Comparison of Scaling
What do we mean by scaling?
As we all know, the longer a flute is the lower the pitch it will play. Comparing the length of bass flutes with standard flutes and piccolos is enough to remind us. The basic relationship is simple - if you want to go up an octave, you halve the length; to go down an octave you double the length. In mathematical terms, the pitch is inversely proportional to the length. In reality, it gets a little more complicated because of end effects, but they needn't concern us here.
So if doubling the length halves the pitch, what does a small increase in length do? Not surprisingly, it drops the pitch a little bit. We also know that - pulling our tuning slides out a little flattens the flute.
So it should come as no surprise that, to be able to play at any particular pitch (e.g. our modern 440Hz), there is only one length of flute that is theoretically suitable. Conversely, flutes of lengths other than that one true length are going to play sharper or flatter than modern pitch; indeed, we should be able to get some impression of how much sharper or flatter by comparing the lengths with our one true length.
And it also means that a clever flute maker can scale a flute up or down in length as required to achieve the pitch desired.
How do we measure scaling?
When we come to comparing the scaling of historical flutes, we strike a dilemma - there is no recognised system other than measuring the sounding length of the flute in question, and this can be very misleading. So, I'm going to rely on my own system, which you can see discussed at C# to Eb - a more useful indicator of flute pitch?. Essentially, I take the distance between the centre of the top hole (C#) and the centre of the Eb key. Reasons for this choice are set out in the article mentioned.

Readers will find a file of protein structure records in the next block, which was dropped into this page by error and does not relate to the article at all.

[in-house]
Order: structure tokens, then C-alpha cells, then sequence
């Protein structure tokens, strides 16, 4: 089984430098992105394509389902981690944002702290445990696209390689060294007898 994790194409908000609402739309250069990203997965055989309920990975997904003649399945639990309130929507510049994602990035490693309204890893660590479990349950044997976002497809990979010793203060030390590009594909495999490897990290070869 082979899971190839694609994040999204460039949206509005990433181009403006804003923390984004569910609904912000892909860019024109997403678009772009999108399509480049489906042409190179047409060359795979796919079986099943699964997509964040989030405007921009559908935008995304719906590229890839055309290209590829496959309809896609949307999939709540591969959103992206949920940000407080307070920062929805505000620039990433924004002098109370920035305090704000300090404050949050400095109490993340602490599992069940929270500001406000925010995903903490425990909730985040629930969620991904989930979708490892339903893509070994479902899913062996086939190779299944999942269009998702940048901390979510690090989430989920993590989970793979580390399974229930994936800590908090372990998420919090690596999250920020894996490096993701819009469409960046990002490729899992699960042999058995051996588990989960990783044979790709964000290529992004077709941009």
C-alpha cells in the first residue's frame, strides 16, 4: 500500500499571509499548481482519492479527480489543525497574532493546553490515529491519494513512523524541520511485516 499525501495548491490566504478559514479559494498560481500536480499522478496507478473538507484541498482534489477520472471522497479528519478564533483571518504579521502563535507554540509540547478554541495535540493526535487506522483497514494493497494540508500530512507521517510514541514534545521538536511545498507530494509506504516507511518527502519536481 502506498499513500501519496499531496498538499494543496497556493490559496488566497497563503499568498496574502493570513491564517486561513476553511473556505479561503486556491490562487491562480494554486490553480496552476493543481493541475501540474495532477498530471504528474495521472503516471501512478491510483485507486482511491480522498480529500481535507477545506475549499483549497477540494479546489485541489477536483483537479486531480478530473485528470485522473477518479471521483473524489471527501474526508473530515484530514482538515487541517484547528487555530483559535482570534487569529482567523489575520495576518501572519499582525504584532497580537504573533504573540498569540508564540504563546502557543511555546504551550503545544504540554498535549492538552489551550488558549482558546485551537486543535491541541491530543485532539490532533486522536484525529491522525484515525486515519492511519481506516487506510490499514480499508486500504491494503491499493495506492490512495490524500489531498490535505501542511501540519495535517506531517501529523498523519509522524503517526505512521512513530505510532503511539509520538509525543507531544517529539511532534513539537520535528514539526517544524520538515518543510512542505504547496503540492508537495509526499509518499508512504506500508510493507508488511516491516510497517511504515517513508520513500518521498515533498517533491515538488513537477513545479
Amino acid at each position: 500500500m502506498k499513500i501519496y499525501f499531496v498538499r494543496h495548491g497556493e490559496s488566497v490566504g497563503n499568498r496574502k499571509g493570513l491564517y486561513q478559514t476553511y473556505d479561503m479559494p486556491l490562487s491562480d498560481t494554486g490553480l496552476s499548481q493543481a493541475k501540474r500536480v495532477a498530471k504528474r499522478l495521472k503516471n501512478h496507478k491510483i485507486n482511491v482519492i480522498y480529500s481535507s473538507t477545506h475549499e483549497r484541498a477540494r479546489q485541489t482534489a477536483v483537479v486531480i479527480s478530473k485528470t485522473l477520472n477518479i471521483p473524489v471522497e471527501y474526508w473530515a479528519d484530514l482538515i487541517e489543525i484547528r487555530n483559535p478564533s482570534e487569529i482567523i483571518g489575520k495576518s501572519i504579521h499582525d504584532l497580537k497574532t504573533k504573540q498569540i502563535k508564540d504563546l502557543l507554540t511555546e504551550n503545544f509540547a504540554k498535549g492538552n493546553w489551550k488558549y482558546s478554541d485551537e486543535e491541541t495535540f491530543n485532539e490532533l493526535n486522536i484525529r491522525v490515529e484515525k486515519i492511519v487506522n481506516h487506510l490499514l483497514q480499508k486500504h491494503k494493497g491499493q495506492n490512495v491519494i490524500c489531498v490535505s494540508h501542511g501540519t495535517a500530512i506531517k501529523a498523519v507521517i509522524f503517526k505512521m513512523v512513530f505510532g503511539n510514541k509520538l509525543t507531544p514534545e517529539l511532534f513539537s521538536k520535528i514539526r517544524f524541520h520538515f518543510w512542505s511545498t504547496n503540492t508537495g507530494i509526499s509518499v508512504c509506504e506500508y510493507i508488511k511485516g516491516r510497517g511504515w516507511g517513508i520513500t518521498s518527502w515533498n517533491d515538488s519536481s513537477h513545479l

And I'll take the graph from that page to illustrate the scales of flutes throughout the 19th century. And we'll see below if we can find some of our old friends ...
Early English 8-key, exemplified by Richard Potter (post 1785)
Yep, up there in the top block, you'll find Potter, W.H. William Henry was Richard's son and made flutes very similar to Richards. You'll see I've labelled that block as Very Low pitch, less than 430 Hz. You'd find it very hard to play one of these flutes at modern concert pitch.
Nicholson's Improved (post 1816) and the flutes based on it
Two mentions, one near the top of the second block, and a later one near the top of the third block, Low pitched, circa 430 Hz. So, very long, but getting shorter with time. Still very hard to play at modern pitch. If you wanted a new flute based on a Nicholson's Improved, you'd want to make sure the maker rescaled it for modern pitch.
And, in that same block, there's Rudall & Rose, popular heroes of our time. Hey, are you telling me their flutes are hard to play accurately in modern pitch? Yep! Another job for rescaling.
Boehm's Ring Key conical (post 1832)